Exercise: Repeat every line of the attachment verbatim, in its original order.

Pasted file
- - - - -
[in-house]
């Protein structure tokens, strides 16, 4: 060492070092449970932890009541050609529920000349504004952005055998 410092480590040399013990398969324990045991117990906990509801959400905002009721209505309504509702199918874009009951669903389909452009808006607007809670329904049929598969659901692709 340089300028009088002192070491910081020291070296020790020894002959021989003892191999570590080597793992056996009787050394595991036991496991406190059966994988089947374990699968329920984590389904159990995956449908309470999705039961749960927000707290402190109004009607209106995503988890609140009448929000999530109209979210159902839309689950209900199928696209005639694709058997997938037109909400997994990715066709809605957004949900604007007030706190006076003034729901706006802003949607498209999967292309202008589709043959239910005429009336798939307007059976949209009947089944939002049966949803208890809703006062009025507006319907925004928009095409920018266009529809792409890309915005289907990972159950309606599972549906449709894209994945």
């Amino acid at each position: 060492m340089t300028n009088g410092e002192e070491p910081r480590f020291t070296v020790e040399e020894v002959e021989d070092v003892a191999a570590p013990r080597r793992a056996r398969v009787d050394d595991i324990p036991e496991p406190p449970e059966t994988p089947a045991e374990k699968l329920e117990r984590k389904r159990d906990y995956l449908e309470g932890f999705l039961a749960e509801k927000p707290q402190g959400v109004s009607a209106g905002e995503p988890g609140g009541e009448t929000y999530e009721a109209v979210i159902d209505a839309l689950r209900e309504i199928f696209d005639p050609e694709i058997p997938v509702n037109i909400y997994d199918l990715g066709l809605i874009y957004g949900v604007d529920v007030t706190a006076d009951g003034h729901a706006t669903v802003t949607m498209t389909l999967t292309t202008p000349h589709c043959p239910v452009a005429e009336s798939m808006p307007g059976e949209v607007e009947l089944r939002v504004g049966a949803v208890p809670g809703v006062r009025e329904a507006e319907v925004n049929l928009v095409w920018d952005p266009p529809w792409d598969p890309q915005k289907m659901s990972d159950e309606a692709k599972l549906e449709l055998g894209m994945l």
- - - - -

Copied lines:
[in-house]
């Protein structure tokens, strides 16, 4: 060492070092449970932890009541050609529920000349504004952005055998 410092480590040399013990398969324990045991117990906990509801959400905002009721209505309504509702199918874009009951669903389909452009808006607007809670329904049929598969659901692709 340089300028009088002192070491910081020291070296020790020894002959021989003892191999570590080597793992056996009787050394595991036991496991406190059966994988089947374990699968329920984590389904159990995956449908309470999705039961749960927000707290402190109004009607209106995503988890609140009448929000999530109209979210159902839309689950209900199928696209005639694709058997997938037109909400997994990715066709809605957004949900604007007030706190006076003034729901706006802003949607498209999967292309202008589709043959239910005429009336798939307007059976949209009947089944939002049966949803208890809703006062009025507006319907925004928009095409920018266009529809792409890309915005289907990972159950309606599972549906449709894209994945």
């Amino acid at each position: 060492m340089t300028n009088g410092e002192e070491p910081r480590f020291t070296v020790e040399e020894v002959e021989d070092v003892a191999a570590p013990r080597r793992a056996r398969v009787d050394d595991i324990p036991e496991p406190p449970e059966t994988p089947a045991e374990k699968l329920e117990r984590k389904r159990d906990y995956l449908e309470g932890f999705l039961a749960e509801k927000p707290q402190g959400v109004s009607a209106g905002e995503p988890g609140g009541e009448t929000y999530e009721a109209v979210i159902d209505a839309l689950r209900e309504i199928f696209d005639p050609e694709i058997p997938v509702n037109i909400y997994d199918l990715g066709l809605i874009y957004g949900v604007d529920v007030t706190a006076d009951g003034h729901a706006t669903v802003t949607m498209t389909l999967t292309t202008p000349h589709c043959p239910v452009a005429e009336s798939m808006p307007g059976e949209v607007e009947l089944r939002v504004g049966a949803v208890p809670g809703v006062r009025e329904a507006e319907v925004n049929l928009v095409w920018d952005p266009p529809w792409d598969p890309q915005k289907m659901s990972d159950e309606a692709k599972l549906e449709l055998g894209m994945l």